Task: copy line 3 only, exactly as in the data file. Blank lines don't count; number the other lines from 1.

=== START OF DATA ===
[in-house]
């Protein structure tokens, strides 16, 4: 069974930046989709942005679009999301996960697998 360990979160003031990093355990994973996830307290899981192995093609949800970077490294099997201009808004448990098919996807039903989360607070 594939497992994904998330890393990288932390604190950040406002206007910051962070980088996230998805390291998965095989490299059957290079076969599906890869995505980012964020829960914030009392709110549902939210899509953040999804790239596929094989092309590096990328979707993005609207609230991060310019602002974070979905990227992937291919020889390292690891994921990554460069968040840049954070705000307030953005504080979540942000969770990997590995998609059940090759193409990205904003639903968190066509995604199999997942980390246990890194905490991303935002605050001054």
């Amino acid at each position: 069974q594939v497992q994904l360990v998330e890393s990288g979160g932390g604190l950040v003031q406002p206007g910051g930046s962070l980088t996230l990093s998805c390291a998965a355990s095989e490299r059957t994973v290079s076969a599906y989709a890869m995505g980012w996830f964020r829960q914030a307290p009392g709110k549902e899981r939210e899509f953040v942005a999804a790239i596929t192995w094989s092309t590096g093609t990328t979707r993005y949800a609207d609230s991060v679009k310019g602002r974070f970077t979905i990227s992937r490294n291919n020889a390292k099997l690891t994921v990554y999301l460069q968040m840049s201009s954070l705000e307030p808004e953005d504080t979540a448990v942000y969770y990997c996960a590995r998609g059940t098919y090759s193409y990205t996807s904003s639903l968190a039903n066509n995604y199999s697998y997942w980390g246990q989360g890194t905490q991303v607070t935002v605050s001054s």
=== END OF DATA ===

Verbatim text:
């Amino acid at each position: 069974q594939v497992q994904l360990v998330e890393s990288g979160g932390g604190l950040v003031q406002p206007g910051g930046s962070l980088t996230l990093s998805c390291a998965a355990s095989e490299r059957t994973v290079s076969a599906y989709a890869m995505g980012w996830f964020r829960q914030a307290p009392g709110k549902e899981r939210e899509f953040v942005a999804a790239i596929t192995w094989s092309t590096g093609t990328t979707r993005y949800a609207d609230s991060v679009k310019g602002r974070f970077t979905i990227s992937r490294n291919n020889a390292k099997l690891t994921v990554y999301l460069q968040m840049s201009s954070l705000e307030p808004e953005d504080t979540a448990v942000y969770y990997c996960a590995r998609g059940t098919y090759s193409y990205t996807s904003s639903l968190a039903n066509n995604y199999s697998y997942w980390g246990q989360g890194t905490q991303v607070t935002v605050s001054s």